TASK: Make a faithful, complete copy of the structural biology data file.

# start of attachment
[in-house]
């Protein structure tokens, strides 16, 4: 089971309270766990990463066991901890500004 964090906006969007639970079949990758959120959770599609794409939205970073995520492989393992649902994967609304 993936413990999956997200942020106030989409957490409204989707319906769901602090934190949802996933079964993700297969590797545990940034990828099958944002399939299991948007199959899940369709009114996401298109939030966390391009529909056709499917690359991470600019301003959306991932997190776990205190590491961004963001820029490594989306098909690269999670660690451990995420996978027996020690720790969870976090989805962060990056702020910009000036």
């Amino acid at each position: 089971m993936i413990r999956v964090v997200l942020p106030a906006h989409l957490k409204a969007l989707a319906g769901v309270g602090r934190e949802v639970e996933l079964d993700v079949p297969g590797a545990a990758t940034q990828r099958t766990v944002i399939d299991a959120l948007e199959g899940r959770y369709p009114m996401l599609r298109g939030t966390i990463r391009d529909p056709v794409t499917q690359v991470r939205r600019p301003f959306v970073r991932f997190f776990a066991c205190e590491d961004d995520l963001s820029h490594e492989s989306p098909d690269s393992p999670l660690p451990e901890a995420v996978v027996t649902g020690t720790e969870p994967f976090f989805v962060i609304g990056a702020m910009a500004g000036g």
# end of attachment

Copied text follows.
[in-house]
């Protein structure tokens, strides 16, 4: 089971309270766990990463066991901890500004 964090906006969007639970079949990758959120959770599609794409939205970073995520492989393992649902994967609304 993936413990999956997200942020106030989409957490409204989707319906769901602090934190949802996933079964993700297969590797545990940034990828099958944002399939299991948007199959899940369709009114996401298109939030966390391009529909056709499917690359991470600019301003959306991932997190776990205190590491961004963001820029490594989306098909690269999670660690451990995420996978027996020690720790969870976090989805962060990056702020910009000036």
């Amino acid at each position: 089971m993936i413990r999956v964090v997200l942020p106030a906006h989409l957490k409204a969007l989707a319906g769901v309270g602090r934190e949802v639970e996933l079964d993700v079949p297969g590797a545990a990758t940034q990828r099958t766990v944002i399939d299991a959120l948007e199959g899940r959770y369709p009114m996401l599609r298109g939030t966390i990463r391009d529909p056709v794409t499917q690359v991470r939205r600019p301003f959306v970073r991932f997190f776990a066991c205190e590491d961004d995520l963001s820029h490594e492989s989306p098909d690269s393992p999670l660690p451990e901890a995420v996978v027996t649902g020690t720790e969870p994967f976090f989805v962060i609304g990056a702020m910009a500004g000036g």